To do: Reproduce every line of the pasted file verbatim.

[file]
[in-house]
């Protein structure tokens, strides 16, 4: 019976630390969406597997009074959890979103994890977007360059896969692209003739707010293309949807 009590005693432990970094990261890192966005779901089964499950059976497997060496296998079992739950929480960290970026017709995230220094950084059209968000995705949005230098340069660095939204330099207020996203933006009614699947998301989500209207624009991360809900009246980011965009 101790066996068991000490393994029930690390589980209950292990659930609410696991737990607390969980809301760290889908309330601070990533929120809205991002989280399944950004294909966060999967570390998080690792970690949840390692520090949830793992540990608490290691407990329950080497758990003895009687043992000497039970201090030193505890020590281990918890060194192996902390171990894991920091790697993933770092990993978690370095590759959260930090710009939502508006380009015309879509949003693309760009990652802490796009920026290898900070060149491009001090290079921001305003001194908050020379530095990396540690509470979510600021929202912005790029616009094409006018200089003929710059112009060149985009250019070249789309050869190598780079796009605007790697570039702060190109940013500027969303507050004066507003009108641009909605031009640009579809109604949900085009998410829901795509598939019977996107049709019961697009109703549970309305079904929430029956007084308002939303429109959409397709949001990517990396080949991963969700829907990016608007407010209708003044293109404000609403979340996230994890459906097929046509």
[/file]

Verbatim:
[in-house]
């Protein structure tokens, strides 16, 4: 019976630390969406597997009074959890979103994890977007360059896969692209003739707010293309949807 009590005693432990970094990261890192966005779901089964499950059976497997060496296998079992739950929480960290970026017709995230220094950084059209968000995705949005230098340069660095939204330099207020996203933006009614699947998301989500209207624009991360809900009246980011965009 101790066996068991000490393994029930690390589980209950292990659930609410696991737990607390969980809301760290889908309330601070990533929120809205991002989280399944950004294909966060999967570390998080690792970690949840390692520090949830793992540990608490290691407990329950080497758990003895009687043992000497039970201090030193505890020590281990918890060194192996902390171990894991920091790697993933770092990993978690370095590759959260930090710009939502508006380009015309879509949003693309760009990652802490796009920026290898900070060149491009001090290079921001305003001194908050020379530095990396540690509470979510600021929202912005790029616009094409006018200089003929710059112009060149985009250019070249789309050869190598780079796009605007790697570039702060190109940013500027969303507050004066507003009108641009909605031009640009579809109604949900085009998410829901795509598939019977996107049709019961697009109703549970309305079904929430029956007084308002939303429109959409397709949001990517990396080949991963969700829907990016608007407010209708003044293109404000609403979340996230994890459906097929046509």